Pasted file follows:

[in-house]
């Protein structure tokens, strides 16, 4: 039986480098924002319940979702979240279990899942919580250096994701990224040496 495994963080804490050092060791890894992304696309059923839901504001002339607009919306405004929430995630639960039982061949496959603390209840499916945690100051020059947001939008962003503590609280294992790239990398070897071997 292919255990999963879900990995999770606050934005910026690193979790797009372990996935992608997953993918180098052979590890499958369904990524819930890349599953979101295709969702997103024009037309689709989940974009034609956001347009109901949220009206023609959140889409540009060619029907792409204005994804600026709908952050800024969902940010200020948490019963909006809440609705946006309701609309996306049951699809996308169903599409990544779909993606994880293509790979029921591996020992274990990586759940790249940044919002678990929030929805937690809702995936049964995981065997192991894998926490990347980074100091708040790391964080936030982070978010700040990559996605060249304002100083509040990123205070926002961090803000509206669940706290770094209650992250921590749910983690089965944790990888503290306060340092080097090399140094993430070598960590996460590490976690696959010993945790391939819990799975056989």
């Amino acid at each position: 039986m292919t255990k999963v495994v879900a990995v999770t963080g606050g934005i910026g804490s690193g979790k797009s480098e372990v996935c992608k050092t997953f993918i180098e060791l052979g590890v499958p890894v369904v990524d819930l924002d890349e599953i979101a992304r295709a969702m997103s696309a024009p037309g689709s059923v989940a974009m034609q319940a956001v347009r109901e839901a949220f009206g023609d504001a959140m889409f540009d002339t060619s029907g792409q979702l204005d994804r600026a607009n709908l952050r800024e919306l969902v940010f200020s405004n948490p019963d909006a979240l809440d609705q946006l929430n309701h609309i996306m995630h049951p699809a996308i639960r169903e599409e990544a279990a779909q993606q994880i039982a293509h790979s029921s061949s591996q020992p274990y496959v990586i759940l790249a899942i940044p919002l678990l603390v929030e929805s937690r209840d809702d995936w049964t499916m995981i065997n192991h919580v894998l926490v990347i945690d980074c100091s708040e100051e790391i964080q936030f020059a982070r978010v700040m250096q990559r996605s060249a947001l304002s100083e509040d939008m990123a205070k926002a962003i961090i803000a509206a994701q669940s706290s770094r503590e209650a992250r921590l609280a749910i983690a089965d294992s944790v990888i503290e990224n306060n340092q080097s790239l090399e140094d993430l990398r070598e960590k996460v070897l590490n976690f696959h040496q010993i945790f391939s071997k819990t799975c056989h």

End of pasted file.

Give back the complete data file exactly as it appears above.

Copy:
[in-house]
């Protein structure tokens, strides 16, 4: 039986480098924002319940979702979240279990899942919580250096994701990224040496 495994963080804490050092060791890894992304696309059923839901504001002339607009919306405004929430995630639960039982061949496959603390209840499916945690100051020059947001939008962003503590609280294992790239990398070897071997 292919255990999963879900990995999770606050934005910026690193979790797009372990996935992608997953993918180098052979590890499958369904990524819930890349599953979101295709969702997103024009037309689709989940974009034609956001347009109901949220009206023609959140889409540009060619029907792409204005994804600026709908952050800024969902940010200020948490019963909006809440609705946006309701609309996306049951699809996308169903599409990544779909993606994880293509790979029921591996020992274990990586759940790249940044919002678990929030929805937690809702995936049964995981065997192991894998926490990347980074100091708040790391964080936030982070978010700040990559996605060249304002100083509040990123205070926002961090803000509206669940706290770094209650992250921590749910983690089965944790990888503290306060340092080097090399140094993430070598960590996460590490976690696959010993945790391939819990799975056989």
């Amino acid at each position: 039986m292919t255990k999963v495994v879900a990995v999770t963080g606050g934005i910026g804490s690193g979790k797009s480098e372990v996935c992608k050092t997953f993918i180098e060791l052979g590890v499958p890894v369904v990524d819930l924002d890349e599953i979101a992304r295709a969702m997103s696309a024009p037309g689709s059923v989940a974009m034609q319940a956001v347009r109901e839901a949220f009206g023609d504001a959140m889409f540009d002339t060619s029907g792409q979702l204005d994804r600026a607009n709908l952050r800024e919306l969902v940010f200020s405004n948490p019963d909006a979240l809440d609705q946006l929430n309701h609309i996306m995630h049951p699809a996308i639960r169903e599409e990544a279990a779909q993606q994880i039982a293509h790979s029921s061949s591996q020992p274990y496959v990586i759940l790249a899942i940044p919002l678990l603390v929030e929805s937690r209840d809702d995936w049964t499916m995981i065997n192991h919580v894998l926490v990347i945690d980074c100091s708040e100051e790391i964080q936030f020059a982070r978010v700040m250096q990559r996605s060249a947001l304002s100083e509040d939008m990123a205070k926002a962003i961090i803000a509206a994701q669940s706290s770094r503590e209650a992250r921590l609280a749910i983690a089965d294992s944790v990888i503290e990224n306060n340092q080097s790239l090399e140094d993430l990398r070598e960590k996460v070897l590490n976690f696959h040496q010993i945790f391939s071997k819990t799975c056989h």